I should start by saying I'm not a mother. I do have a mother (arguably the greatest mom of all-time) and two wonderful grandmothers. Some of my best friends are terrific mothers and my life has been impacted by many other "mothers." Whether you honor a birthmother or an adopted mother of any variety, today is the day to remember mothers everywhere because in reality, we are all here because of a woman.
Motherhood has been called "the highest, holiest service ... assumed by mankind." In no other capacity does one sacrifice so much without asking for anything in return. A mom's wage comes in the form of pure joy as they watch their children grow up and make positive contributions to society but that joy comes after years of unacknowledged service and small seemingly invisible successes.
Jeffrey R. Holland spoke directly to young mothers in his April 1997 General Conference address:
"The work of a mother is hard, too often unheralded work. The young years are often those when either husband or wife—or both—may still be in school or in those earliest and leanest stages of developing the husband’s breadwinning capacities. Finances fluctuate daily between low and nonexistent. The apartment is usually decorated in one of two smart designs—Deseret Industries provincial or early Mother Hubbard. The car, if there is one, runs on smooth tires and an empty tank. But with night feedings and night teethings, often the greatest challenge of all for a young mother is simply fatigue. Through these years, mothers go longer on less sleep and give more to others with less personal renewal for themselves than any other group I know at any other time in life. It is not surprising when the shadows under their eyes sometimes vaguely resemble the state of Rhode Island."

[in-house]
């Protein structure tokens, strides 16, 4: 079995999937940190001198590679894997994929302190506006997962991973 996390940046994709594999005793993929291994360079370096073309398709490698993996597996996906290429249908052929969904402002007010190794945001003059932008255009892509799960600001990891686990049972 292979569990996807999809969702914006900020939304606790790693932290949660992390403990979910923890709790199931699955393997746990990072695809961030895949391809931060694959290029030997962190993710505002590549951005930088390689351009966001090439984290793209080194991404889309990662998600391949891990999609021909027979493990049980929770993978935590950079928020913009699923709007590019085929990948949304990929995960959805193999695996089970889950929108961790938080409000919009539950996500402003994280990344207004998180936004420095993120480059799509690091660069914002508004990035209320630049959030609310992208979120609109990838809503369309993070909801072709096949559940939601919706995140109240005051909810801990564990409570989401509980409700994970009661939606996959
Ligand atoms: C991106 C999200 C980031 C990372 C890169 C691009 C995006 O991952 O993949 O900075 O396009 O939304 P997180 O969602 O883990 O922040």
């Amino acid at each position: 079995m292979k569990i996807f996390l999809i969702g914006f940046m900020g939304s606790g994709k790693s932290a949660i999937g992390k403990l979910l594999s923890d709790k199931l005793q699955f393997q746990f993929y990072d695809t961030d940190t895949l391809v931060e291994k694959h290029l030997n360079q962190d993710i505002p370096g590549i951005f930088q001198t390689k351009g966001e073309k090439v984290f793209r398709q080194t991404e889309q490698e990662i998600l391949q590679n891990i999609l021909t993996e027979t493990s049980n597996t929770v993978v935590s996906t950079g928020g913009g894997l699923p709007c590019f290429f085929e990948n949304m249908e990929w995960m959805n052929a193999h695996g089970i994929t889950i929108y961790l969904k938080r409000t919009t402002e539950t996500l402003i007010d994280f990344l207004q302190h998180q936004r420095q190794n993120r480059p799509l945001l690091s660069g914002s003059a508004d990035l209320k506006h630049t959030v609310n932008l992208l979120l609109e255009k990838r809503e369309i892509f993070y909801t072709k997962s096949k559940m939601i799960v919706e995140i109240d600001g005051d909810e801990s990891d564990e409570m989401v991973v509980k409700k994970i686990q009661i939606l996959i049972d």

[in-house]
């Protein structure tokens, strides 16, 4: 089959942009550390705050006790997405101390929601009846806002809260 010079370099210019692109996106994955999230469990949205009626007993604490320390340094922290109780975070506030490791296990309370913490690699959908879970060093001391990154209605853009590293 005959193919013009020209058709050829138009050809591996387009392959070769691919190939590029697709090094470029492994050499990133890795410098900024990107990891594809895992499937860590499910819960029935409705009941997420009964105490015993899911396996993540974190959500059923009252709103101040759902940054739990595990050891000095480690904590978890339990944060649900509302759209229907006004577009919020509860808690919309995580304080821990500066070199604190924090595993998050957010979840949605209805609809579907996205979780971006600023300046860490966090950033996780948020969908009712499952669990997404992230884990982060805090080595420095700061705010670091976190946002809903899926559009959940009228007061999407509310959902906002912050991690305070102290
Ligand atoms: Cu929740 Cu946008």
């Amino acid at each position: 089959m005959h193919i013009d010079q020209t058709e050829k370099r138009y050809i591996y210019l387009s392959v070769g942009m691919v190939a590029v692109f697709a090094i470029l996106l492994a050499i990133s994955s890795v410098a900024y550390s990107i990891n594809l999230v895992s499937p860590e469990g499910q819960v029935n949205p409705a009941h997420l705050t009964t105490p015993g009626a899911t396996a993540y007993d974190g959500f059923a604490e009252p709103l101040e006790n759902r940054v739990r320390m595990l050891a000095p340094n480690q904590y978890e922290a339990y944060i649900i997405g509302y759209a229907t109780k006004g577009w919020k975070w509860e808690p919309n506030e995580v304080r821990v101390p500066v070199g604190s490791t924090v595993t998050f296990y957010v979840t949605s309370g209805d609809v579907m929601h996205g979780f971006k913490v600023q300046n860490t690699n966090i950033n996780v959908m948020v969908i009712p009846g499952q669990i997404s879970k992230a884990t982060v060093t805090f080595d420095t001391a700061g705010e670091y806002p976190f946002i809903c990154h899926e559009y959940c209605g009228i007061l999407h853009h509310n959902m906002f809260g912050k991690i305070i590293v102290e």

When we are little girls we idolize our own mothers. We think they are the most beautiful girls in the world (I still think my mom is), not even noticing the bags under their eyes. We follow them all around the house and want to do the same things they do. Then the teenage years strike and all of the sudden we begin talking back and rolling our eyes. We don't want to tell our moms anything and we don't want them to tell us anything either. On the back cover of her book, "I am a Mother," Jane Clayson Johnson says, "Every little girl knows that mothers matter." I think this is so true but when we're little girls we don't think to say thank you. Our "following mom around all day" was supposed to let her know we thought she was the best thing ever and before we realize that it might be nice to actually tell her how great we think she is the teenage fog sets in.
A few years ago I was a counselor for EFY and each week I had the opportunity to teach girls ages 14-18 about the importance of motherhood. I wanted them to appreciate their moms more and I wanted them to actually want to be mothers because while it may be a thankless job at times, it is "the highest, holiest service ... assumed by mankind." There is a story that I would always share with them at the end of my class that I think illustrates really well the importance of motherhood.